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Korean fragrance market soars on pandemic blues

Experts say we depend more on our sense of smell during crisis

Perfumes are displayed at a Lotte Department Store in Seoul. (Lotte Department Store)
Perfumes are displayed at a Lotte Department Store in Seoul. (Lotte Department Store)

The market for fragrance products has seen an unprecedented expansion both in size and type of products, with more consumers, especially those in their 20s and 30s, opening their wallets for new olfactory experiences in the middle of the coronavirus pandemic.

According to global market watcher Euromonitor, Korea’s fragrance market grew 36.4 percent from 2018 to 2019, and is projected to reach 650 billion won ($547.5 million) by 2023.

“During a crisis, we depend more on our olfactory senses. Sniffing good fragrances is one of the fastest ways to recharge energy and to overcome depressed feelings,” said Park Ji-sook, author and a renowned expert on mind healing. 


Incense sticks

One item recently gaining traction from young Koreans is incense sticks. When burned, a fragrant smoke fills the room.

While the item was originally used for religious purposes, 20- to 30-something Koreans have found a different use for it -- zoning out in front of the smoke, or “hyang-meong” in Korean.

For Jang Ji-hoon, hyang-meong is part of his everyday routine after work. He de-stresses every evening by lighting up his incense sticks and watching the thin streak of Ylang Ylang-scented smoke rise from the tip.

“The delicate and subdued scent of incenses sticks really calms me down,” said the 35-year-old office worker.

Consumer studies professor Lee Eun-hee of Inha University predicts incense sticks will become even more popular in the future, on the back of growing interest in home furnishing in Korea. Not only do young people want to decorate their space with beautiful items, they also want to fill it with good smells, she said.

”As a country’s national income increases, people’s focus move on from clothes to food and then to living spaces. Considering our nation’s high income level, more young people will be interested in making their personal spaces both look and smell good,“ she said.

A promotional image of incense sticks from Ollot. (Found Corporation)
A promotional image of incense sticks from Ollot. (Found Corporation)

Niche perfumes

Another category on the rise is niche perfumes that are usually custom-made by companies dedicated to creating perfumes, as opposed to perfumes from fashion houses.

They may come with a higher price tag, twice or triple the price of mass-market perfumes, but are the bestselling category in the nation’s fragrance market, taking up almost 90 percent of the total sales, according to Euromonitor.

Due to the pandemic, wearing perfume has now become much more of a fashion statement. Observers say this is because people are no longer able to distinguish themselves with makeup or clothes, especially when half of their faces are covered by a mask, and they spend most of the day socially distancing at home.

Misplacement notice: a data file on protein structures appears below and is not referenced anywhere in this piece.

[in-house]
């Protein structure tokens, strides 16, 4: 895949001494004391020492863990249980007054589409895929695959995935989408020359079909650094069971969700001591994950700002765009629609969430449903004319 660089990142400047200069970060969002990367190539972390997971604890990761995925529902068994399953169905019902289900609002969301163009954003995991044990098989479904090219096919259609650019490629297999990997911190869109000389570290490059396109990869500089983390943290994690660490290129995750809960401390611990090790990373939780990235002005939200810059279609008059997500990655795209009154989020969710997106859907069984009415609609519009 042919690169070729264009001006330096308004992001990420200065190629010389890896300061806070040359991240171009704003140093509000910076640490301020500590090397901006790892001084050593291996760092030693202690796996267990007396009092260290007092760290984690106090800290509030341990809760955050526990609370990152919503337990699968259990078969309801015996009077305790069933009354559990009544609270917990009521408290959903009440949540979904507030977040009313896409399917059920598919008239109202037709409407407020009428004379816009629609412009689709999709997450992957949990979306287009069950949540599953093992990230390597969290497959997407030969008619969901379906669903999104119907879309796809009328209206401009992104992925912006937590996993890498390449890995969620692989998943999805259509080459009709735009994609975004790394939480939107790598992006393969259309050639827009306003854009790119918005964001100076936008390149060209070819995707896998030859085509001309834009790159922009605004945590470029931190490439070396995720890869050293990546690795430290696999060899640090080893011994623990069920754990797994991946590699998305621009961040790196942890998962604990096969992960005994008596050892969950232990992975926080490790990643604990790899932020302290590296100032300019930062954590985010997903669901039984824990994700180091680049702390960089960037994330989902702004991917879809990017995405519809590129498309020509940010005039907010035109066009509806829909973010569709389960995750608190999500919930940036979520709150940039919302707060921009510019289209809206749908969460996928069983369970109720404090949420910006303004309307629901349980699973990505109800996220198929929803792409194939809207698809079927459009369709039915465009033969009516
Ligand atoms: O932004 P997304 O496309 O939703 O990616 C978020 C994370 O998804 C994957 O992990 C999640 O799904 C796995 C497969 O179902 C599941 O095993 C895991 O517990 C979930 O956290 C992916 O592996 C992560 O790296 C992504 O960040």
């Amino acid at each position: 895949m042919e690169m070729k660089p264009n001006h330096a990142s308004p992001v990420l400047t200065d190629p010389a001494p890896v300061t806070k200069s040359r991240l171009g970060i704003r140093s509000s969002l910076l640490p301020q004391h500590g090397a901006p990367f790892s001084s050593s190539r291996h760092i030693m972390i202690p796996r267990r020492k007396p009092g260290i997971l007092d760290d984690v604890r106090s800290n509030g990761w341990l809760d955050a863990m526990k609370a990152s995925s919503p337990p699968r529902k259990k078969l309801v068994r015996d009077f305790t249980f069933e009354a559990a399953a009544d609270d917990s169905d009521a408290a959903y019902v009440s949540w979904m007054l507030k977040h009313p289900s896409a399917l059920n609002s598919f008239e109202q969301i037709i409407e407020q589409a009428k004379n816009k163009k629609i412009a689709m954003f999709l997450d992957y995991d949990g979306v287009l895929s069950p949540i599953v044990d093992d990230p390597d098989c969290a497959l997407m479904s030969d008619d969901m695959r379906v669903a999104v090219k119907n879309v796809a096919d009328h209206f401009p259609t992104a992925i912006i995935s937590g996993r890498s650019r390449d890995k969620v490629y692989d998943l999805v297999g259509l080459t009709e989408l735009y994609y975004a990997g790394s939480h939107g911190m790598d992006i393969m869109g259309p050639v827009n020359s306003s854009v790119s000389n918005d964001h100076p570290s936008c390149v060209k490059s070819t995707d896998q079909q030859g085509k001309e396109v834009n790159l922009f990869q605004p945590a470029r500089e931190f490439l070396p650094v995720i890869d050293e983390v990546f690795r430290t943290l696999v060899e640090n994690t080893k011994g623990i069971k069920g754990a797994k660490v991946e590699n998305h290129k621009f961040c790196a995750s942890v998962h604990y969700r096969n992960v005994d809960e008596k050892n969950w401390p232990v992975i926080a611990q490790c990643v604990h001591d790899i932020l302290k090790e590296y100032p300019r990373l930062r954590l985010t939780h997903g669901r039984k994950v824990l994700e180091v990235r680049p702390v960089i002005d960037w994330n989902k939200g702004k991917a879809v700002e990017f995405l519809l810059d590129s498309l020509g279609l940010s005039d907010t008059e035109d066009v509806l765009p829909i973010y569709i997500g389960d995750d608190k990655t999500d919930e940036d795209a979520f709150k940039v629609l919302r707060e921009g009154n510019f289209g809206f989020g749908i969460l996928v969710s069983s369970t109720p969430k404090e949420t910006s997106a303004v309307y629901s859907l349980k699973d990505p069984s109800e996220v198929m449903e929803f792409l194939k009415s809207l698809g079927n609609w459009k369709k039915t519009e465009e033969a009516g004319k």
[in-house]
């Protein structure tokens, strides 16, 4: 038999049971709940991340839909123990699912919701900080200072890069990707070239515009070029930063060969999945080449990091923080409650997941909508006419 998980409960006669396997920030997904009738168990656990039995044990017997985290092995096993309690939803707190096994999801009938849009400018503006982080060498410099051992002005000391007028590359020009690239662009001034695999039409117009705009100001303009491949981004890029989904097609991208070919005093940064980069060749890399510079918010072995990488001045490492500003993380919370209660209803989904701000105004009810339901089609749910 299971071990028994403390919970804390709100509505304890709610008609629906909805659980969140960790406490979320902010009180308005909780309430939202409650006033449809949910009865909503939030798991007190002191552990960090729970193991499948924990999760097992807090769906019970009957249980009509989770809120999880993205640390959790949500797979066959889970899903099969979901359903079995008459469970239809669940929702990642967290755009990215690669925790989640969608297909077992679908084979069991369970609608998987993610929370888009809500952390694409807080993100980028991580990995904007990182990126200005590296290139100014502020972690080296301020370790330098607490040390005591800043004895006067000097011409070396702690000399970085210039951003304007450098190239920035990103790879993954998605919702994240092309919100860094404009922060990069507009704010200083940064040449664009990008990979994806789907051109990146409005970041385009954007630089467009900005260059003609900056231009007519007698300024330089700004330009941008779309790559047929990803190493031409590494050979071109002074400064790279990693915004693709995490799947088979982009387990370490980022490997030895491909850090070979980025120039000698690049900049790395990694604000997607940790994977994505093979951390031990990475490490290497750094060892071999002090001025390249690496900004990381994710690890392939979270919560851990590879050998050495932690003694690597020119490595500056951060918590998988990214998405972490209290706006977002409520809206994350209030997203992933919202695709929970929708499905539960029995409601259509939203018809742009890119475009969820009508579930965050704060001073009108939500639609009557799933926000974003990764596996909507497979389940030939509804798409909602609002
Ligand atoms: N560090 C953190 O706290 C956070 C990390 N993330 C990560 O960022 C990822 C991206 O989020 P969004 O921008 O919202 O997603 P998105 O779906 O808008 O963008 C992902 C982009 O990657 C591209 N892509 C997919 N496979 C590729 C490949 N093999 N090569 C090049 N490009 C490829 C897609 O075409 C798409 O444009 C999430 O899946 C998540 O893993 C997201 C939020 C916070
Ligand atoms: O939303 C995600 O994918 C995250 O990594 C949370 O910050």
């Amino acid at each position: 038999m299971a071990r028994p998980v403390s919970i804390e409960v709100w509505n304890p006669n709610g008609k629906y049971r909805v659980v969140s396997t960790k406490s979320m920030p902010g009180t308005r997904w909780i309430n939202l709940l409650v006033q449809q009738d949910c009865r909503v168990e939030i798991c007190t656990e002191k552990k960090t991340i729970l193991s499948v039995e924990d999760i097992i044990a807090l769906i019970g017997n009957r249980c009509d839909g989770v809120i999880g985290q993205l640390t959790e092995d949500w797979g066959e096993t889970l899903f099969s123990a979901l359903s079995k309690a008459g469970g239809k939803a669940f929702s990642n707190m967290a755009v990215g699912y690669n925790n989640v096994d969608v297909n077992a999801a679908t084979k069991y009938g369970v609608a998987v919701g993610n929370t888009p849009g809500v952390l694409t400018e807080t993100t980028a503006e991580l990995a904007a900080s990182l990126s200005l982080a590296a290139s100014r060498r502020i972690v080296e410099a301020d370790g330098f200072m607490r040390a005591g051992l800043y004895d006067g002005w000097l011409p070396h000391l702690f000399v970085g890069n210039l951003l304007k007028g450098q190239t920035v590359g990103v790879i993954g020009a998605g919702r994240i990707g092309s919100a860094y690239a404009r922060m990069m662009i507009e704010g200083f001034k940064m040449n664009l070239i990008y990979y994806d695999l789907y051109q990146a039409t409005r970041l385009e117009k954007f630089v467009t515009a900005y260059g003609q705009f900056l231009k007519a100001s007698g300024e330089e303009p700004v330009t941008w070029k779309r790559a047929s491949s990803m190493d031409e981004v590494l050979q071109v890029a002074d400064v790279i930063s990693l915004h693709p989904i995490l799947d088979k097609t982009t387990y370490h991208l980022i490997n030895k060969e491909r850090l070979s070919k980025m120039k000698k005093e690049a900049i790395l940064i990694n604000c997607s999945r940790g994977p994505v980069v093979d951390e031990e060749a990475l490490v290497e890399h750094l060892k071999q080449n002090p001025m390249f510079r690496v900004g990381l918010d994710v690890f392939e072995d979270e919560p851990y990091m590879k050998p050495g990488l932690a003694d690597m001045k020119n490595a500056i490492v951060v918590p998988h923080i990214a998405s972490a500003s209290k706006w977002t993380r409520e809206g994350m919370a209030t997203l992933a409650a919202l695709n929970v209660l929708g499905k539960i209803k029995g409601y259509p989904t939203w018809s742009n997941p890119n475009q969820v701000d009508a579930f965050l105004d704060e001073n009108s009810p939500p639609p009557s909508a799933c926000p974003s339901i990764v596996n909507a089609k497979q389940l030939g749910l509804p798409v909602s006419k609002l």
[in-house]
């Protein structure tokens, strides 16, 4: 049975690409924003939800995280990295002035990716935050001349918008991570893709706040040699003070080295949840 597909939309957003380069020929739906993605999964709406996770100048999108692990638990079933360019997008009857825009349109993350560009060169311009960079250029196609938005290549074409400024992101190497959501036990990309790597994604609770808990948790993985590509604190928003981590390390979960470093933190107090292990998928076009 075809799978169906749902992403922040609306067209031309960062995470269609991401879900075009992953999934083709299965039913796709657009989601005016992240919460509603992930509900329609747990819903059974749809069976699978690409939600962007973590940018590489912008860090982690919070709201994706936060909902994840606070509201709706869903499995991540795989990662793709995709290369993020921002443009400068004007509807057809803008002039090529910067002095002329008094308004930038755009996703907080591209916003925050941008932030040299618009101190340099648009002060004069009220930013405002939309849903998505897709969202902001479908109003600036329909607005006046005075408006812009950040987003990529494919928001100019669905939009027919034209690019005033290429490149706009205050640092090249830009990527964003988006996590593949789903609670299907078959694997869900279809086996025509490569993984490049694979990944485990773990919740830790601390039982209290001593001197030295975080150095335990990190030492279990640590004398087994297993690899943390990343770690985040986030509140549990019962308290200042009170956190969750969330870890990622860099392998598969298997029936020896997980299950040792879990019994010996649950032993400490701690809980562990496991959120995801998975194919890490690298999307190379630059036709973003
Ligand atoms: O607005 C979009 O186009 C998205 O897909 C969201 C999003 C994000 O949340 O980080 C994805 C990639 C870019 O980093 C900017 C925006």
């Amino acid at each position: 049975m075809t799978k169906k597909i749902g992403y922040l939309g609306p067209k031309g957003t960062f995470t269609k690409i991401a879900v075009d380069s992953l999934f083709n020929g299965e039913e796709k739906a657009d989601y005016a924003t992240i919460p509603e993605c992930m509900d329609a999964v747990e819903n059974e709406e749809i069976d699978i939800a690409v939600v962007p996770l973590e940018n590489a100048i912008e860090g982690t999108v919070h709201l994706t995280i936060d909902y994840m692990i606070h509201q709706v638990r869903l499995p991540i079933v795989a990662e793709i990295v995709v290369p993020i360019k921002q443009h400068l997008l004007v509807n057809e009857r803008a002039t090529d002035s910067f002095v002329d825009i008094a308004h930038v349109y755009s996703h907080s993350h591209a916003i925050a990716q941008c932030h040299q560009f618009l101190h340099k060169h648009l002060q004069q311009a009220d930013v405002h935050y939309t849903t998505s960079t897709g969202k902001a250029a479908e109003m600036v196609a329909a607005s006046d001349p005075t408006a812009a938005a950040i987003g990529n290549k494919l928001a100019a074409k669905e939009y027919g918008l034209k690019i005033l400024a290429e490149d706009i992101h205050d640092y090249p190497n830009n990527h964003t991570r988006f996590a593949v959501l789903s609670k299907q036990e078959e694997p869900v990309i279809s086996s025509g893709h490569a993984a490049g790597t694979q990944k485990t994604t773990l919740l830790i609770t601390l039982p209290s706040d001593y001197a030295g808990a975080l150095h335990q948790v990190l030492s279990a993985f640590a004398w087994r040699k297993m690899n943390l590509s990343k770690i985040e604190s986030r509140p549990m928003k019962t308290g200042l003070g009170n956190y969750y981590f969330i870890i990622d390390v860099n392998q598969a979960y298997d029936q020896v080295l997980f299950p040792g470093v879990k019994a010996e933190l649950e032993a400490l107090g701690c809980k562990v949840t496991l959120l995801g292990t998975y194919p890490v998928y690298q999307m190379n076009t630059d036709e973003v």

Hwang In-jeong, who is in her 20s, also uses fragrance to express her personality. The recent university graduate splurged a total of 1 million won on seven bottles of niche perfumes, but says she is willing to spend more to find a scent that makes her stand out from the crowd.

“Well-known perfume brands are equally good, but I wouldn’t be happy if a stranger smelled like me. Fragrance is a way to show people who I am. I fell into niche perfume because their smell has character,” she said.

And to cash in on consumers like Hwang who are willing to go all-out and pay more for unique fragrances, the retail industry is rushing to bring in niche perfume brands to Korea.

Recently, local fashion retailer LF Corp. said it will open Jovoy, a French perfume select shop, next February. The shop is considered a “mecca” for perfume maniacs in Europe for its diverse and rare fragrance offerings. The price for a bottle of perfume starts at around 65,000 won and could go up to 2 million won. 

From Left: Hand cream product from Tamburins (Tamburins official homepage), Skincare brand Huxley’s moisturizing cream is famous for its signature fragrance. (Huxley’s official homepage)
From Left: Hand cream product from Tamburins (Tamburins official homepage), Skincare brand Huxley’s moisturizing cream is famous for its signature fragrance. (Huxley’s official homepage)

Scented skincare

Creating a unique and enjoyable smell is also becoming important for skin care brands. And more new K-beauty brands are starting to apply unique and signature fragrances to their products.

“It used to be only luxury, niche perfume brands that applied their signature scent to hand creams and body lotions. Now we are seeing more Korean skincare brands putting extra care in smell too,” said a spokesperson from Cosmax, a local cosmetics producer.

One successful example is Tamburins, a hand cream brand developed with Cosmax and created by fashion sunglass maker Gentle Monster. Even from the early stages of product development, the brand insisted on having to create a unique smell, Cosmax said.

Its unique, musk-scented hand creams grew in popularity through word of mouth among 20 to 30-something Koreans. Just two years after its launch in 2019, the brand entered Sephora, the health and beauty store brand owned by LVMH, which operates around 2,600 stores in 34 countries.

CJ Olive Young, the Korean retail giant, has recently coined a new term to call this fast-growing category: “scent body” products, after seeing sales surge nearly 90 percent over the past year.

“We have selected ‘scent’ as one of the key beauty trends next year. We are seeing a drastic expansion in the product portfolio of the fragrance sector,” said a CJ Olive Young spokesperson.

By Kang Jae-eun (kang.jaeeun@heraldcorp.com)
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